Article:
Wednesday, July 30, 2008

William and the Pigeon

Woke up way late this morning and took the train to work. Came home, changed, and headed to where the I'd left the pigeons. In my bag was a small wicker basket, a hammer, some nails, picture wire, trail mix, and hay.

I went to the spot where I'd left the birds. Not a sign of them. I checked under cars to make sure they weren't hiding; I looked under bushes. Nothing.

Turning back, I saw a young bird sitting under the bridge, in the same spot where the older bird had been sitting the night before. I suspected it had found its way back to where it had fallen, wanting to be near where it had fallen from. The other bird had vanished.

I looked at the bridge supports, which were hollow columns of metal open on each side. I decided to jam the basket high into this and put the bird in there. As I was looking, a man came by, saw the bird, and offered to help. The ground was caked with bird droppings, and the columns weren't to clean, either. Above us, a row of pigeons looked on silently.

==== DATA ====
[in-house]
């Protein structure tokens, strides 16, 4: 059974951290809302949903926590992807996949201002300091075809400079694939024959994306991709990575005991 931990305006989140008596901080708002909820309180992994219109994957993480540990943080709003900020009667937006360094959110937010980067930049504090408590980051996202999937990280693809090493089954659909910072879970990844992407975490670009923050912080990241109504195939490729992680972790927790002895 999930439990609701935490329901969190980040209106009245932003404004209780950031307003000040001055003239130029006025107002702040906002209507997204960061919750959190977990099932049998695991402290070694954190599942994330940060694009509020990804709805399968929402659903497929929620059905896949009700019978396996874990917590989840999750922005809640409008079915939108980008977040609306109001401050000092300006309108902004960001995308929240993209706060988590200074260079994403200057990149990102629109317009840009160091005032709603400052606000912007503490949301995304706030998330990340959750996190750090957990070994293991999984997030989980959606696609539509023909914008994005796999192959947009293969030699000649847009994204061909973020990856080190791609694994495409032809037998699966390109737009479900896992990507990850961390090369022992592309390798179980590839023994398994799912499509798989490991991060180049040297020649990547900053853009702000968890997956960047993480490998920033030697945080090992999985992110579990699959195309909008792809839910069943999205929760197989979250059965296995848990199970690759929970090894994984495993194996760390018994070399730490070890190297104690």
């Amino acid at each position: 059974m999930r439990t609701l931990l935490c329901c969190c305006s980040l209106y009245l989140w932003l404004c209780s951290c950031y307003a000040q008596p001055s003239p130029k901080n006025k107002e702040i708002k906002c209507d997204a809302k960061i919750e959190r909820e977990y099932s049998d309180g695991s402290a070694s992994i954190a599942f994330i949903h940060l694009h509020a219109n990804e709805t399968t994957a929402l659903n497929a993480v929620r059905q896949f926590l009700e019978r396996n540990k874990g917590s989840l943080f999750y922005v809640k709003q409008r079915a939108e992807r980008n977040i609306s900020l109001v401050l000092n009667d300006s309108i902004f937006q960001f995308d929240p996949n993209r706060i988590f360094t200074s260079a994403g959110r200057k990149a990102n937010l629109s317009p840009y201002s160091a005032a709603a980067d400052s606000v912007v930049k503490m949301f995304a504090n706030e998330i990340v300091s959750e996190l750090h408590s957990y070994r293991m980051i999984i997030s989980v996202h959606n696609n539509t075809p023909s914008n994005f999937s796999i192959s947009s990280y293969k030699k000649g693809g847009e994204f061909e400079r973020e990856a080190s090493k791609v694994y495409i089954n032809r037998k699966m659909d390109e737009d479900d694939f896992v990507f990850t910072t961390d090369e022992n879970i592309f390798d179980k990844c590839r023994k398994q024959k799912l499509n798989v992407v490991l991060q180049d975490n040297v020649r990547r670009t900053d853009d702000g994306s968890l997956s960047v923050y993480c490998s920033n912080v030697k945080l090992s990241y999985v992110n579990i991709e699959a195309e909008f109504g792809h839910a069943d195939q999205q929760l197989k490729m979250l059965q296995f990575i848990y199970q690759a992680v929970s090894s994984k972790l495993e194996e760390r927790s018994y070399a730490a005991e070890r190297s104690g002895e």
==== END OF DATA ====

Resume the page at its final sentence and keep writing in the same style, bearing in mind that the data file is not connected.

I pulled myself up on the column and jammed the basket into the column, then the man and I managed to corral the bird by moving all around the sidewalk, following the flapping, dodging creature. I finally caught it and with it in one hand swung back up and put it in the basket, then added a handful of trail mix. The bird looked out, puzzled. But it stayed and for the time being was sort of safe. It looked like it would be flying within a few days.

The man, who had exhibited the kind of hungry fascination that I inspire in creepy men, asked me my name. I gave a false one. His name was William, and of course he shook my hand. I gave him some hand sanitizer, taking some myself, and explained he should sanitize his hands if he touched the bird. Then I thanked him for his help as I rapidly packed my bike bag and got my bike ready. He told me I was very pretty. I thanked him, said I had shopping to do, thanked him for his help with the bird, and got on my bike. He told me he'd check on it. I thanked him for his kindness, and made my getaway.


No comments: